Meet Kangaroos and Curious Creatures Down Under
A trip Down Under has so much to offer, and during your tour of Australia, you are sure to be blown away by beautiful sun-soaked beaches as well as enchanted by cities like Sydney and Melbourne. Australia has a culture all its own, and visitors can spend hours exploring famous landmarks like the Sydney Opera House or the Blue Mountains.
Above all else, Australia’s curious cast of native animals make it unlike anywhere else in the world. Although the country is just a few hundred miles from the island nations that make up Southeast Asia, a series of deep channels under the sea – known as the Wallace Line – has served as a geographic barrier for thousands of years that has inhibited the spread of many flora and fauna in either direction. As a result, animals such as tigers, rhinos, and orangutans roam the forests of places like Indonesia and Malaysia, while marsupials like kangaroos and koalas dominate Australia and nearby islands on the eastern side of the divide.
This bit of geographic luck gave marsupials an opportunity to dominate the Australian landscape without competition from other types of mammals found in the rest of the world. Diverse ecosystems only serve to further challenge the animals that call Australia home, and as a result, the country represents one of the most intriguing and special places to tour for wildlife enthusiasts. Even for casual visitors, the charismatic and bizarre animals found Down Under are impressive and wonderful.
During your trip to Australia, odds are one of the first places you can expect to visit is the beach. Some of the most famous stretches of beach sit on the eastern shore of the country and the region is home to dazzling cities like Brisbane or Gold Coast. Farther north, Cairns is a modern yet quaint location, but is also a prime place to hang your hat when visiting the Great Barrier Reef.
The biggest collection of coral reefs on the planet, snorkeling or scuba diving will yield a dizzying array of tropical fish, sharks and turtles, to name just a small sample of the incredible biodiversity found on the reef.
Other strips of Australian coastline are home to equally impressive natural wonders. Not only is the country one of the world’s premier surfing destinations, but, Phillip Island just south of Melbourne is renowned for its charming sea lion population. In other spots Down Under, little penguins pop out of jungle enclaves to the delight of beach goers and tourists.
Although the Great Barrier Reef is one of the country’s most iconic natural features, kangaroos remain the ultimate ambassador for Australia. Visitors may head to locations where feeding these magnificent animals is allowed, but to really see Australia at its most wild, a trip to the Outback is in store.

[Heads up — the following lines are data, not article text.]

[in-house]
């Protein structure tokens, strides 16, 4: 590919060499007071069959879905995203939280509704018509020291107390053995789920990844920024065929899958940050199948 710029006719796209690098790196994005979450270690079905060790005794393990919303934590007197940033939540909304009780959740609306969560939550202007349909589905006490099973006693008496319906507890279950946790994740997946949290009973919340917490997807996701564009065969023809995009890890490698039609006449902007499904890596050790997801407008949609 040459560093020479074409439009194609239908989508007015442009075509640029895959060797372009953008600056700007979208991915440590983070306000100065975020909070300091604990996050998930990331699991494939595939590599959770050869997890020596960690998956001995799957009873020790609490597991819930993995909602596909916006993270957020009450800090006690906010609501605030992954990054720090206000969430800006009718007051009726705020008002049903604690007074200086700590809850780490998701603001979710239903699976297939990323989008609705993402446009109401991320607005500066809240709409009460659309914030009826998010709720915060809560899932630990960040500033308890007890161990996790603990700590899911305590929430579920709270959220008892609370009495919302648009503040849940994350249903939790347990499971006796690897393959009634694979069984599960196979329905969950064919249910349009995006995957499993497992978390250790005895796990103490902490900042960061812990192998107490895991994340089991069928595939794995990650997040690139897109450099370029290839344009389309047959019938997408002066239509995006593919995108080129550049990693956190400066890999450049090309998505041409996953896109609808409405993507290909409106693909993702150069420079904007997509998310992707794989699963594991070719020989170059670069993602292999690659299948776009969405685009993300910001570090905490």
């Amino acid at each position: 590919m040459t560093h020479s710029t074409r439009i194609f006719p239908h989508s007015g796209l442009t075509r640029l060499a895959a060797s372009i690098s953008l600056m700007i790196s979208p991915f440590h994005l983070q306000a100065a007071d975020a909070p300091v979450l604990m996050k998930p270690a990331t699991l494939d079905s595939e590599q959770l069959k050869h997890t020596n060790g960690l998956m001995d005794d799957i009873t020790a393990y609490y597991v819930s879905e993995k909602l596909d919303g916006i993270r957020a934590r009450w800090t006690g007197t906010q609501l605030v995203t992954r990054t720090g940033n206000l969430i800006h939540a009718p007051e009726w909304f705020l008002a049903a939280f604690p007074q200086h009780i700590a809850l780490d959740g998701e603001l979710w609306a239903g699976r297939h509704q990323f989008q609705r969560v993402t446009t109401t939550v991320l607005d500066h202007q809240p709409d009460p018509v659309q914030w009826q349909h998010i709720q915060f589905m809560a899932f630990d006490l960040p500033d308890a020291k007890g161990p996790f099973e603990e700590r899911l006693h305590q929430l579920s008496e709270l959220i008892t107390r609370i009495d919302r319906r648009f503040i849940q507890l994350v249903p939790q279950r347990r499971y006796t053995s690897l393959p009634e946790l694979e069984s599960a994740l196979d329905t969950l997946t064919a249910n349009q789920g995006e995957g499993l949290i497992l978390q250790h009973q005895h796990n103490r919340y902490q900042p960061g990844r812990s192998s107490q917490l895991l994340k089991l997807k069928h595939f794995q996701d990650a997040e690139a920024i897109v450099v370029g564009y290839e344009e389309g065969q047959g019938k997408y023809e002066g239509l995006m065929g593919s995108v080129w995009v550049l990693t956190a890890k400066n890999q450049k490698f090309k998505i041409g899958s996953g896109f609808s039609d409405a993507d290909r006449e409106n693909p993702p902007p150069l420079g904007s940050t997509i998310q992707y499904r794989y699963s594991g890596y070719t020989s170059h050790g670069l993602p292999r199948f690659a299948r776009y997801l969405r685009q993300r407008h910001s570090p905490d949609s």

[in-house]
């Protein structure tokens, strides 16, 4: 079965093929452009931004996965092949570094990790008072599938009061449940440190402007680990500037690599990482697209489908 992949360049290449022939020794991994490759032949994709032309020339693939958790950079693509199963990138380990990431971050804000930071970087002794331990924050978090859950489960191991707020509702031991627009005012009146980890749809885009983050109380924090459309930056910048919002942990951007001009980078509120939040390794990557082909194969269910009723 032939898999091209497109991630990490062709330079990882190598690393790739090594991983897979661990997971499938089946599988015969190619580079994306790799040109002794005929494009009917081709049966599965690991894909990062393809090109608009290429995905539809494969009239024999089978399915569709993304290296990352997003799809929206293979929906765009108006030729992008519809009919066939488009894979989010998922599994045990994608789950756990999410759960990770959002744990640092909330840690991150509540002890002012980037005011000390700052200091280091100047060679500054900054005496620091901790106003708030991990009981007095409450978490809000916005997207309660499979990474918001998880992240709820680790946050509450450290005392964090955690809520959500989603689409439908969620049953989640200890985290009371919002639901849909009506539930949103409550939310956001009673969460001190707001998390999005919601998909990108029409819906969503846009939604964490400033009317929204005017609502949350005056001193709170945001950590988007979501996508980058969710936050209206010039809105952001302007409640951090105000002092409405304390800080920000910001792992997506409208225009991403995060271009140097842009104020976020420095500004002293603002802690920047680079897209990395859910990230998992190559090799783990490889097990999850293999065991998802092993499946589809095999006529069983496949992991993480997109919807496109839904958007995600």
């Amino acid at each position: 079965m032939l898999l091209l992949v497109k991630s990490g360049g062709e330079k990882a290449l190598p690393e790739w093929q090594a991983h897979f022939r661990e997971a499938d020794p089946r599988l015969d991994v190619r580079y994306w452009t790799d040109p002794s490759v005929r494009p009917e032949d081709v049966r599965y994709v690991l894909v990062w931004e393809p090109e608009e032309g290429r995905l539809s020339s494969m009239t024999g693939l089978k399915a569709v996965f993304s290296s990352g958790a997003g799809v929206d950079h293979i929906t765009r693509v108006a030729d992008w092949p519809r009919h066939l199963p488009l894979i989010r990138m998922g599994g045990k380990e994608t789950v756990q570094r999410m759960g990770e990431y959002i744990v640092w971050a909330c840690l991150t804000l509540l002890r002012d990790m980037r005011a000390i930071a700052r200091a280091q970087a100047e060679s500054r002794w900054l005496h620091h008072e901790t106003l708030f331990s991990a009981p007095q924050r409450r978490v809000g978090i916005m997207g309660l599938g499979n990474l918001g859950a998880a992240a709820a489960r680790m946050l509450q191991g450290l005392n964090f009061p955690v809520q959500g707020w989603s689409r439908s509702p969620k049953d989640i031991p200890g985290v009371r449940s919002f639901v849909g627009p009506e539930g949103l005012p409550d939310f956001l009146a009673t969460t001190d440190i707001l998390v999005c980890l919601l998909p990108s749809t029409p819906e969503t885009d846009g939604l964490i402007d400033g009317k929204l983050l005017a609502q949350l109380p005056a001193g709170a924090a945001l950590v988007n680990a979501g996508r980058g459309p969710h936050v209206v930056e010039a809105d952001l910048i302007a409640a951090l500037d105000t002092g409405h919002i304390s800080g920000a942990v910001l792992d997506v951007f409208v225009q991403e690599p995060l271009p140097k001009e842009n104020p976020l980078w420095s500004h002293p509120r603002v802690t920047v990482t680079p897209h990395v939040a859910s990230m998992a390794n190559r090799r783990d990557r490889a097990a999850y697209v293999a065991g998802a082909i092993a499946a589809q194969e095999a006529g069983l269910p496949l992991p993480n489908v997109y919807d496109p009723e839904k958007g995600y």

Much of the country is very arid, with stretches of scrub forest and rain forest found closer to the coast. As a result, creatures like kangaroos have developed some impressive adaptations. Not only can kangaroos stop processes related to digestion or even pregnancy when the temperature becomes unbearable, but these animals are also better at retaining moisture than camels.
That isn’t to say that camels can’t hold their own in a desert environment, and in fact, the Outback is home to one of the only remaining populations of feral camels in the world. After being introduced for transportation during colonial times, the descendants now roam the Outback alongside kangaroos and dingoes, as well and Australia’s unique collection of reptiles like the frilled lizard or deadly taipan.
While many parts of the interior of Australia is semi-arid or desert, the coastal areas are in many places dominated by forests or mangroves. Coastal forests and mangroves add yet another interesting turn in exploring the country’s natural heritage. Perhaps the most iconic of all of the creatures found in these areas is the koala.
These lovable animals aren’t bears, but are marsupials like kangaroos and many of the other native critters in Australia. They spend long stretches of the day snoozing or resting in the heat, and feed almost exclusively on eucalyptus leaves.
Koalas share their habitats with other creatures found only in Australia or nearby New Zealand. This includes wallaby and pademelons, both close relatives of kangaroos, as well as the platypus. Birds and bats are also found in these regions, including the imposing cassowary, a massive species of flightless bird found only in Northern Australia and neighboring islands.